We'll hope for that oasis to alleviate our torture, to assist us in redirecting our path in the right direction, but too often a mirage proves illusory and we arrive at place that resembles our point of origin. What then?

Sometimes, we scrap the paper or delete the page and begin anew.


Yet, there are other moments when we have developed an attachment to our characters, to our worlds, to our stories and we are reluctant to merely vanquish them from our lives. We have invested too much of ourselves into them, and to simply press delete sometimes feels like we've eliminated a part of ourselves.

Is this how we die? Bit by bit, piece by piece? Word by word, mistake-by-mistake, rejection letter by rejection letter? How do we overcome the obstacles that arise? How do we climb that dune, find more desert spanning beyond the horizon and still find the energy to keep moving forward? How do we face these trials and decide that our dream must live?

I find myself on the mountain of my life's dreams. I have continued to climb despite the avalanche of recent setbacks and I do so with a heavy heart.

I miss my children, but I talk with them as often as I can and make the most out of our visitation weekends so that we have memories to last a lifetime. I strive to achieve validation as a writer in my pursuit for publication whilst I tend to the wounds of my pride with repeated rejection letters for representation.

I work longer hours to make ends meet, and squeeze in time for revisions on my completed manuscripts while committing time to my newest projects in the middle of the night when I should be asleep.

To ensure my children have everything they need, I've sacrificed as much as I could but find myself unable to afford my medication for my diabetes. So I make adjustments in my eating habits to avoid the dangers to which I'm at risk. I formulate solutions rather than dwell on the circumstances I created, yet at every turn the mountain grows steeper and my legs grow more tired. The air grows thinner, and my heart grows heavier.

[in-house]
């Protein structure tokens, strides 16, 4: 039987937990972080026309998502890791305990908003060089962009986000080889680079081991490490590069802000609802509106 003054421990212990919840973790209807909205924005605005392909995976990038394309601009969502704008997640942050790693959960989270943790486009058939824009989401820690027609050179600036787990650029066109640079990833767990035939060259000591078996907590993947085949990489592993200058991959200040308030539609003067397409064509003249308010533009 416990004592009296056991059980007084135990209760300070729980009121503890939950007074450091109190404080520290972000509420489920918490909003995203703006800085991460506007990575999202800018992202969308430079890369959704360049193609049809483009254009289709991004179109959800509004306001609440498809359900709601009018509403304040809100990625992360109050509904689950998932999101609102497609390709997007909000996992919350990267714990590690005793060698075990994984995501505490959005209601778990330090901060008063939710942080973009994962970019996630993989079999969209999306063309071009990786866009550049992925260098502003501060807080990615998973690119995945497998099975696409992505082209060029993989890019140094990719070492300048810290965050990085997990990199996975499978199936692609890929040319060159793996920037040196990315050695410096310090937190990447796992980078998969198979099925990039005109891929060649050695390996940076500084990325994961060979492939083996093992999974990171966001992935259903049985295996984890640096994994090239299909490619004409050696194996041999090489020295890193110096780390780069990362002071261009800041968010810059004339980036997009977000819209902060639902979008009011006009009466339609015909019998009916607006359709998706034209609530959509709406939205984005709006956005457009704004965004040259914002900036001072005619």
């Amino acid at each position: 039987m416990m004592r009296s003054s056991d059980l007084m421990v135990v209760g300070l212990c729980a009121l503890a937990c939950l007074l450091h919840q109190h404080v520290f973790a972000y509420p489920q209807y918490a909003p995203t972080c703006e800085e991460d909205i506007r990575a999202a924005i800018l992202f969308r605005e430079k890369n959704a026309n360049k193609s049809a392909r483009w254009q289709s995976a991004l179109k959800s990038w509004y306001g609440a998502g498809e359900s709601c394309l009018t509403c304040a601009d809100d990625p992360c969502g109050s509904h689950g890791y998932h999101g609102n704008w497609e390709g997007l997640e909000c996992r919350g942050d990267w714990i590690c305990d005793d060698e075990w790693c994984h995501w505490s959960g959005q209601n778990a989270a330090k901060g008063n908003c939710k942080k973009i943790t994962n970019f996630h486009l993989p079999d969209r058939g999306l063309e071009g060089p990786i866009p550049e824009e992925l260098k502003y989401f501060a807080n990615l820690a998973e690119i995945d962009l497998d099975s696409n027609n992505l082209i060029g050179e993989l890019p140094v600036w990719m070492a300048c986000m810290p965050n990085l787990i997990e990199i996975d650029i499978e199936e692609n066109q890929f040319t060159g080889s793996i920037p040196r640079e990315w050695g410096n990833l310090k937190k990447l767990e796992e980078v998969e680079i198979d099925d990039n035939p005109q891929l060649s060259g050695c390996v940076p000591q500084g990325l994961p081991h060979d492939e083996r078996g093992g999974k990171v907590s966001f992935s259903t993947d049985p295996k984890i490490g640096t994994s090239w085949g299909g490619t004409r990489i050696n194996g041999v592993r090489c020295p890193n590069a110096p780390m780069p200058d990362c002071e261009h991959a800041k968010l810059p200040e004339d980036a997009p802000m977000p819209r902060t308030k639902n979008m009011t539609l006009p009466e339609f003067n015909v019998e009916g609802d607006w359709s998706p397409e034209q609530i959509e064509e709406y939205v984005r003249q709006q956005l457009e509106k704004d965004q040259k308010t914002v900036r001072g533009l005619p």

I am a man that is flawed and ambitious, confident in my abilities yet insecure with issues of abandonment but still willing to keep moving forward. Still hopeful that I will achieve the pinnacle of my dream because I'm convinced that I was born to accomplish this task; born to be the father I am to my children and provide them with the life of security and love they deserve.

I will continue to carve my stories into this mountain, I will continue to stare down that blank page that lingers before me like a desert that threatens to exist as a daunting task, and I will continue to develop my craft and become the writer I'm destined to be, because if a universe is capable of existing by the accumulation of minute strings -see String Theory- then surely I shall one day create a ball with a handful of sand.

It's possible with water. Anything is possible with faith in yourself, and in what you are determined to achieve.

"Many of the great achievements of the world were accomplished by tired and discouraged individuals who kept moving forward."

Friday, October 5, 2012

The Sacrificial Lamb

I had to kill him.......OFF!